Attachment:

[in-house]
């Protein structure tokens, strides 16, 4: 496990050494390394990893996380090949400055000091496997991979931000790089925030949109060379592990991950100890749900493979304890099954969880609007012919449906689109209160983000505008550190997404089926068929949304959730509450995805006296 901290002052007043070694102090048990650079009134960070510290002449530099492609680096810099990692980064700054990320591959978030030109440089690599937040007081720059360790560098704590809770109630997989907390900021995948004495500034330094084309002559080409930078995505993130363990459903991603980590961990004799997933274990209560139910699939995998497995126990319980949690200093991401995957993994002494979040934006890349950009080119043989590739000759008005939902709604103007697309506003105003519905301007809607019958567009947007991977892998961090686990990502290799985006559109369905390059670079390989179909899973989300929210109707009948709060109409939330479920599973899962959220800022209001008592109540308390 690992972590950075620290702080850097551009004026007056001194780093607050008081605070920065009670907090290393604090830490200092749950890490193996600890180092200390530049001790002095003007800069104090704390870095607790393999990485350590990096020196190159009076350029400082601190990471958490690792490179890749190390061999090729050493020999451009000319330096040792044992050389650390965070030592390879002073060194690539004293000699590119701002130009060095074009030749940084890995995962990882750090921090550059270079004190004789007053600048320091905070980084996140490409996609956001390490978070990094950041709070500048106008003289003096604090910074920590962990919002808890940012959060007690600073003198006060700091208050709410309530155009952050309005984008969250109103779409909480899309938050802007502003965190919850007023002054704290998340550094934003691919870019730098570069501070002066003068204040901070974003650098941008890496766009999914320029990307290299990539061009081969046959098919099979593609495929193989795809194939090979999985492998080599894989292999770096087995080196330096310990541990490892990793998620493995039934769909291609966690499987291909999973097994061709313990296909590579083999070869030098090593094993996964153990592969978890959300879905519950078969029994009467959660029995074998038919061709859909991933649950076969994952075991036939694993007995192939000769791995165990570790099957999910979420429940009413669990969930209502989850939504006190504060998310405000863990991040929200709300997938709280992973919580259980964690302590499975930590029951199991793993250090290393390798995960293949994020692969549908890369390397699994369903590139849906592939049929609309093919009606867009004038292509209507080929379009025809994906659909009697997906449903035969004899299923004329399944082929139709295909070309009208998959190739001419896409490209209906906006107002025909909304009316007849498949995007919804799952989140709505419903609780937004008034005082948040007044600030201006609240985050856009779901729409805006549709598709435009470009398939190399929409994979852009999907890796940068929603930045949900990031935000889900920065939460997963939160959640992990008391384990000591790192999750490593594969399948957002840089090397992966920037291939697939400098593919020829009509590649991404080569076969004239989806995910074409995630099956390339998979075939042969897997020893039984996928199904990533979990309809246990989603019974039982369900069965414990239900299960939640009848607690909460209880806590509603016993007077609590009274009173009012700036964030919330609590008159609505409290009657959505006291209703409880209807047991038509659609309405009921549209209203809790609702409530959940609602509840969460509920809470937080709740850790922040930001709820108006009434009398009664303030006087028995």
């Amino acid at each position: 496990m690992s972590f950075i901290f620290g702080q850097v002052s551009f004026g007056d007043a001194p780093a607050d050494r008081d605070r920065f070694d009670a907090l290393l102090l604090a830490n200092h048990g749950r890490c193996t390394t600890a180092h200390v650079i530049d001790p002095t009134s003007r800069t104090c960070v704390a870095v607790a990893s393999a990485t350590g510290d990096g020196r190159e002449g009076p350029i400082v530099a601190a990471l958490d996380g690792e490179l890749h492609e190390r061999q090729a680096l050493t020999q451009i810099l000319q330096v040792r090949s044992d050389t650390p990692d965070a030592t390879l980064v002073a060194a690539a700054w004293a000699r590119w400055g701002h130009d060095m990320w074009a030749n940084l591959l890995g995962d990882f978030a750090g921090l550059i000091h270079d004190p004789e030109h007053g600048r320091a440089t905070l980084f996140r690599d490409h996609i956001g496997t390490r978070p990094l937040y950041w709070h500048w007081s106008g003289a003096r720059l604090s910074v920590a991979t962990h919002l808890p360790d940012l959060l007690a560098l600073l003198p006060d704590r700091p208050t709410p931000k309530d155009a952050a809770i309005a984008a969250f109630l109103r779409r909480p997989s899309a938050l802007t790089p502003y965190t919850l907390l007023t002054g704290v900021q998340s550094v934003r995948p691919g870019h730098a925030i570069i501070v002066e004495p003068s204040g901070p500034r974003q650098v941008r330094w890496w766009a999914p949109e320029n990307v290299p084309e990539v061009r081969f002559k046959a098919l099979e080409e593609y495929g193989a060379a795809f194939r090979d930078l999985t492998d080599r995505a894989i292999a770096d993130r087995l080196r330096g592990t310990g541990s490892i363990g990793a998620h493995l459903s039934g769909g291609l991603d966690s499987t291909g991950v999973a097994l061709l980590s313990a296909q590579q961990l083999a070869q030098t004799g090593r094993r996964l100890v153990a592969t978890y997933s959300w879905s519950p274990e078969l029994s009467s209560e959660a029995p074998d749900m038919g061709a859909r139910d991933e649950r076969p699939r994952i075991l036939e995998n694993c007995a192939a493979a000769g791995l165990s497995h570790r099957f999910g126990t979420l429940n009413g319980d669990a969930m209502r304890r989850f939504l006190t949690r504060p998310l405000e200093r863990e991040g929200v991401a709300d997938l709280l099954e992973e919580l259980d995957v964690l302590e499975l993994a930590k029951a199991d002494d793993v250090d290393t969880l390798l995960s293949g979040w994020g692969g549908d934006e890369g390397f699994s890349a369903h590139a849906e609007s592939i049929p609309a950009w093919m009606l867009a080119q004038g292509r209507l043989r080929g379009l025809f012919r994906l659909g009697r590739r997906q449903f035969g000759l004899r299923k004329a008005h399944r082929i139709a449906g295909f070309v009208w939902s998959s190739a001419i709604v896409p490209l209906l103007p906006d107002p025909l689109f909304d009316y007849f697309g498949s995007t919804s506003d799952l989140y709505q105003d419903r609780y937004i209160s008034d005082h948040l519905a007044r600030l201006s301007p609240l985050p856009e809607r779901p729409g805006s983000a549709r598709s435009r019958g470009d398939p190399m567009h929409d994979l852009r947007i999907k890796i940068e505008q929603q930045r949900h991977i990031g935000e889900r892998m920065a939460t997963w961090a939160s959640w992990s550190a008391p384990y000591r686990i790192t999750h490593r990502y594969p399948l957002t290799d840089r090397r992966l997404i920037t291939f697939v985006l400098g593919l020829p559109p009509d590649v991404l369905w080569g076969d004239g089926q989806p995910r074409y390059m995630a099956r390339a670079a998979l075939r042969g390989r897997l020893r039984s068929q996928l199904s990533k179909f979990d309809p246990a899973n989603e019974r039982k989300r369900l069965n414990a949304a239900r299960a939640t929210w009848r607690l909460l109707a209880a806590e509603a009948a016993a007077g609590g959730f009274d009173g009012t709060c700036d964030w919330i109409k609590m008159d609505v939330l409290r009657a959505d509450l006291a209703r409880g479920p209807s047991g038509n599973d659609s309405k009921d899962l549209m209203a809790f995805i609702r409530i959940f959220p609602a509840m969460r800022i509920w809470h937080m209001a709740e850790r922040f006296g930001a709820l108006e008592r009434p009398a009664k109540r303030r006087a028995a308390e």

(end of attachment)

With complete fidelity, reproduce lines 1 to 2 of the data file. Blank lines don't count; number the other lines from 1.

[in-house]
């Protein structure tokens, strides 16, 4: 496990050494390394990893996380090949400055000091496997991979931000790089925030949109060379592990991950100890749900493979304890099954969880609007012919449906689109209160983000505008550190997404089926068929949304959730509450995805006296 901290002052007043070694102090048990650079009134960070510290002449530099492609680096810099990692980064700054990320591959978030030109440089690599937040007081720059360790560098704590809770109630997989907390900021995948004495500034330094084309002559080409930078995505993130363990459903991603980590961990004799997933274990209560139910699939995998497995126990319980949690200093991401995957993994002494979040934006890349950009080119043989590739000759008005939902709604103007697309506003105003519905301007809607019958567009947007991977892998961090686990990502290799985006559109369905390059670079390989179909899973989300929210109707009948709060109409939330479920599973899962959220800022209001008592109540308390 690992972590950075620290702080850097551009004026007056001194780093607050008081605070920065009670907090290393604090830490200092749950890490193996600890180092200390530049001790002095003007800069104090704390870095607790393999990485350590990096020196190159009076350029400082601190990471958490690792490179890749190390061999090729050493020999451009000319330096040792044992050389650390965070030592390879002073060194690539004293000699590119701002130009060095074009030749940084890995995962990882750090921090550059270079004190004789007053600048320091905070980084996140490409996609956001390490978070990094950041709070500048106008003289003096604090910074920590962990919002808890940012959060007690600073003198006060700091208050709410309530155009952050309005984008969250109103779409909480899309938050802007502003965190919850007023002054704290998340550094934003691919870019730098570069501070002066003068204040901070974003650098941008890496766009999914320029990307290299990539061009081969046959098919099979593609495929193989795809194939090979999985492998080599894989292999770096087995080196330096310990541990490892990793998620493995039934769909291609966690499987291909999973097994061709313990296909590579083999070869030098090593094993996964153990592969978890959300879905519950078969029994009467959660029995074998038919061709859909991933649950076969994952075991036939694993007995192939000769791995165990570790099957999910979420429940009413669990969930209502989850939504006190504060998310405000863990991040929200709300997938709280992973919580259980964690302590499975930590029951199991793993250090290393390798995960293949994020692969549908890369390397699994369903590139849906592939049929609309093919009606867009004038292509209507080929379009025809994906659909009697997906449903035969004899299923004329399944082929139709295909070309009208998959190739001419896409490209209906906006107002025909909304009316007849498949995007919804799952989140709505419903609780937004008034005082948040007044600030201006609240985050856009779901729409805006549709598709435009470009398939190399929409994979852009999907890796940068929603930045949900990031935000889900920065939460997963939160959640992990008391384990000591790192999750490593594969399948957002840089090397992966920037291939697939400098593919020829009509590649991404080569076969004239989806995910074409995630099956390339998979075939042969897997020893039984996928199904990533979990309809246990989603019974039982369900069965414990239900299960939640009848607690909460209880806590509603016993007077609590009274009173009012700036964030919330609590008159609505409290009657959505006291209703409880209807047991038509659609309405009921549209209203809790609702409530959940609602509840969460509920809470937080709740850790922040930001709820108006009434009398009664303030006087028995």